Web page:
Adoption without Parental Consent

In California, adoption allows couples and single adults who are not a child’s biological parents to establish a legal parent-child relationship with that child. Once the legal process is finalized, the relationship becomes permanent and the adoptive parents acquire all the legal parental rights to the child that they would have if they were the child’s birth parents. In order for a child to be adopted, however, both bI’irth parents need to either provide parental consent to the adoption, or have their parental rights terminated by the court. If you are seeking an adoption without parental consent, you can expect to face legal challenges and would benefit from the focused legal guidance of an experienced adoption attorney.

The Parental Consent of Both the Mother and Father

For a California court to grant an adoption, both birth parents need to either consent to the adoption or have their parental rights terminated. The only exception to this requirement is in the case of adult adoptions, where the consent of the birth parents is not needed.

When a child’s birth mother has sole custody of the child, she will need to provide her written consent to the adoption, or you will need the court to terminate her parental rights to proceed.

The above described requirement also applies to a child’s birth father. However, while the status as a child’s birth mother is easily established, it is not always the case with a child’s birth father. Birth fathers can fall into two catergories, both of which impose different rights and procedures for termination of those rights. Birth fathers can either be presumed or alleged.

Presumed Fathers

In California, a presumed father has all the legal rights and responsibilities that come with raising a child, whether they are the child’s biological father or not. A father can legally qualify as a presumed parent if:

  • He was married to the child’s mother when the child was conceived or born;
  • He attempted to marry the child’s mother and the child was conceived or born during the marriage;
  • His name appears on the child’s birth certificate; or
  • He acted as if the child was his own and raised the child accordingly.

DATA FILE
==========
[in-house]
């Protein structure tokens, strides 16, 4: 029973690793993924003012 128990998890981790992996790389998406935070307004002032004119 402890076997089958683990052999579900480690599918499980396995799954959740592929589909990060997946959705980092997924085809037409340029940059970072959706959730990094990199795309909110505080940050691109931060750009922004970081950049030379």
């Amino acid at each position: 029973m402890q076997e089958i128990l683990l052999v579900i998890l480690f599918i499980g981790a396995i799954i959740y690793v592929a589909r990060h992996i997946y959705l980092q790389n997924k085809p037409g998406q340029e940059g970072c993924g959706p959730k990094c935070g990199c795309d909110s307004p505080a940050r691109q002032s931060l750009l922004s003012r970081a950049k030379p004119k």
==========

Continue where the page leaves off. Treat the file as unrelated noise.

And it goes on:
In order for the court to terminate a presumed father’s rights, a presume father needs to be personally served with the requested petition and a summons for him to appear at a hearing. If the presumed father does not appear at the hearing, the court will likely terminate his rights. If the presumed father does appear, he will get the opportunity to contest having his rights terminated.


In California, an alleged father is a father the mother has identified as the child’s biological father. Typically, a father who is alleged was not married to the mother at the time of the child’s conception or birth, and did not live with the mother or the child. Even if the alleged father is the child’s biological father, he does not automatically have the same rights and obligations as a presumed parent.

In order to terminate an alleged father’s parental rights, he must be given Notice of Alleged Paternity. Upon notice, he has thirty (30) days from the date of service, or from the date of the child’s birth if it is later, to file court papers establishing his paternity. Failure to do so allows the court to end his parental rights. It is important to note that after an alleged father follows through with establishing paternity in this way, he then becomes a presumed father and acquires the accompanying rights described above.

Terminating Parental Rights

When California courts terminate parental rights, the most common reason is for the abandonment of the child. Abandonment is established when either of the following applies:

  • The child was left with anyone who was not their other parent for at least six months, while the abandoning parent maintained little or no communication with the child.
  • The child was left with the other parent for at least a year, while the abandoning parent maintained little or no communication with the child.

Failing to pay court-ordered child support can also be translated as an intention to abandon a child. Other reasons for terminating a parent’s parental rights include habitual drug use and a felony conviction.

It is important to recognize that parents’ rights are well protected in California, and a court will not terminate those rights unless it is presented with clear and convincing evidence. The clear and convincing evidence standard is the highest standard of proof in civil cases and can be hard to meet.

Turn to an Experienced California Family Law Attorney for the Help You Need

If you are adopting a child, it can open up a bright, new world for both your family and the child. If, however, you lack the necessary parental consent, the legal path forward will likely be challenging. Having a seasoned California family law attorney in your corner is always well-advised.